To Tell the Truth is an American television panel game show in which four celebrity panelists are presented with three contestants (the "team of challengers", each an individual or pair) and must identify which is the "central character" whose unusual occupation or experience has been read out by the show's moderator/host. When the panelists question the contestants, the two "impostors" may lie whereas the "central character" must tell the truth. The setup adds the "impostor" element to the format of What's My Line? and I've Got a Secret.
The show was created by Bob Stewart and originally produced by Mark Goodson–Bill Todman Productions. It aired, on networks and in syndication, continuously from 1956 to 1978 and intermittently since then, reaching a total of 28 seasons in 2018.
|To Tell the Truth|
Logo for To Tell the Truth (2016– version)
|Created by||Bob Stewart|
|Presented by||Bud Collyer (1956–1968)|
Garry Moore (1969–1977)
Joe Garagiola (1977–1978)
Robin Ward (1980–1981)
Gordon Elliott (1990)
Lynn Swann (1990–1991)
Alex Trebek (1991)
John O'Hurley (2000–2002)
Anthony Anderson (2016–)
|Narrated by||Bern Bennett (1956–1960)|
Johnny Olson (1960–1972)
Bill Wendell (1972–1977)
Alan Kalter (1977–1981)
Burton Richardson (1990–2002)
David Scott (2016–)
|Music by||Score Productions|
|Country of origin||United States|
|No. of seasons||12 (1956–1968)|
|Running time||22–26 minutes (1956–2002)|
42–46 minutes (2016–)
|Production company(s)||Goodson-Todman Productions|
Mark Goodson Productions
|Distributor||Firestone Film Syndication, Ltd. (1969–1978)|
|Original network||CBS (1956–1968)|
Syndicated (1969–1978, 1980–1981, 2000–2002)
|Original release||December 18, 1956 –|
|Related shows||You Lie Like a Dog|
Although there have been some variations in the rules over the years (including the addition of a secondary game in some versions), certain basic aspects have remained consistent throughout all versions of To Tell the Truth. Three challengers are introduced, all claiming to be the central character. The announcer typically asks the challengers, who stand side by side, "What is your name, please?" Each challenger then states, "My name is [central character's name]." The celebrity panelists then read along as the host reads aloud a signed affidavit about the central character.
The panelists are each given a period of time to question the challengers. Questions are directed to the challengers by number (Number One, Number Two and Number Three), with the central character sworn to give truthful answers, and the impostors permitted to lie and pretend to be the central character.
After questioning is complete, each member of the panel votes on which of the challengers they believe to be the central character, either by writing the number on a card or holding up a card with the number of their choice, without consulting the other panelists. Any panelist who knows one of the challengers or has another unfair advantage is required to recuse or disqualify himself or herself which, for scoring purposes, is counted as a "wrong vote." They would also sit out of the questioning.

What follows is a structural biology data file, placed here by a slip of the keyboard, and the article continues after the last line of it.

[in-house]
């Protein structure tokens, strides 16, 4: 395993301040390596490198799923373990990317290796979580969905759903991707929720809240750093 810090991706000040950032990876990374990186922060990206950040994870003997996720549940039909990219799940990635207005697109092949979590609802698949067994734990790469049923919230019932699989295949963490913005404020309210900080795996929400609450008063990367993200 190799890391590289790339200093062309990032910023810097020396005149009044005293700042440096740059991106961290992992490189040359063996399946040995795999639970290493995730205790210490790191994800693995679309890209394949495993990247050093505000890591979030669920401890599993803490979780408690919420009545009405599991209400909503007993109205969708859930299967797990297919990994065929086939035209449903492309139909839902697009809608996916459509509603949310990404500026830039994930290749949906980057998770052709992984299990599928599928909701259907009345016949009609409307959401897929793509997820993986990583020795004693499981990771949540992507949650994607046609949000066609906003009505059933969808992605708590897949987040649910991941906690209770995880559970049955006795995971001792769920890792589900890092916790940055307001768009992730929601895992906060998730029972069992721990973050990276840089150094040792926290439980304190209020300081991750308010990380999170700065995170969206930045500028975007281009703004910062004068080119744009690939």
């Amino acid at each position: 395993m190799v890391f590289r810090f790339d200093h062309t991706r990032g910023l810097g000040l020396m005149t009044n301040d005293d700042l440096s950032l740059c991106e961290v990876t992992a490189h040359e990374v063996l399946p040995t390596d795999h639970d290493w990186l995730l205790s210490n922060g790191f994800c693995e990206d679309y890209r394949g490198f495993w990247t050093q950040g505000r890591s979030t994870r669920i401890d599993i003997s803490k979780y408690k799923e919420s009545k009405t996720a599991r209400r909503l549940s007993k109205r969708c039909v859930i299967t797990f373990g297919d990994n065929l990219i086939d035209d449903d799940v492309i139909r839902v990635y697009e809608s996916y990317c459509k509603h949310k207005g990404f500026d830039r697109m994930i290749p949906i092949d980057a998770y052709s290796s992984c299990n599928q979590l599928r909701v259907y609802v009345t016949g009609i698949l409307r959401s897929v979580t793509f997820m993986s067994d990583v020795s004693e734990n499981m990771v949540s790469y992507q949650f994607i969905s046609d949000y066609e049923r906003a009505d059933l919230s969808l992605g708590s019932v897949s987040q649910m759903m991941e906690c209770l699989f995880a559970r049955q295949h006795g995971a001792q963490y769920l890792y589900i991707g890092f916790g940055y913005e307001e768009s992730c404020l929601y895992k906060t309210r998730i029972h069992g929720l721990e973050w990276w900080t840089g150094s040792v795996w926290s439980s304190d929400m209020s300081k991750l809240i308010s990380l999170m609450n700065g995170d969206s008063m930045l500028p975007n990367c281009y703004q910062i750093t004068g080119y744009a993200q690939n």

Once the votes are in, the host asks, "Will the real [person's name] please stand up?" The central character then stands, often after some brief playful feinting and false starts among all three challengers. Occasionally, the central character would be asked to do something else related to their story instead of standing up. The two impostors then reveal their real names and their actual occupations. Prize money is awarded and divided among all three of the challengers, based on the number of "wrong" votes the impostors draw.
To Tell the Truth was to have premiered on Tuesday, December 18, 1956, on CBS in prime time as Nothing But The Truth, but the program title was changed to To Tell the Truth the day before the show's debut. (There was one pilot episode titled "Nothing But The Truth", and the pilot / planned title, and the eventual title, both derive from the standard English court oath "to tell the truth, the whole truth, and nothing but the truth.")
The series was recorded in New York City; initially at CBS-TV Studio 52, moving to Studio 50 late in its run. The existence of an audience ticket for a taping indicates that the show originated in color at the CBS Broadcast Center in late 1966.
Bud Collyer was the show's host (Mike Wallace hosted the pilot); recurring panelists by the 1960s included Tom Poston, Peggy Cass, Orson Bean, and Kitty Carlisle. (Cass and Carlisle stayed on as panelists for most subsequent editions.) Earlier regular panelists had included Johnny Carson, Polly Bergen, Jayne Meadows, Don Ameche, Hy Gardner, Dick Van Dyke, Faye Emerson, Hildy Parks, John Cameron Swayze, Betty White, and Ralph Bellamy. Bern Bennett, Collyer's announcer on Beat the Clock, was the inaugural announcer of To Tell the Truth in the 1950s. Upon Bennett's transfer to CBS's Los Angeles studios, Johnny Olson, who in time became the best-known of all Goodson–Todman Productions announcers, joined the show in 1960 and remained through the end of its CBS runs.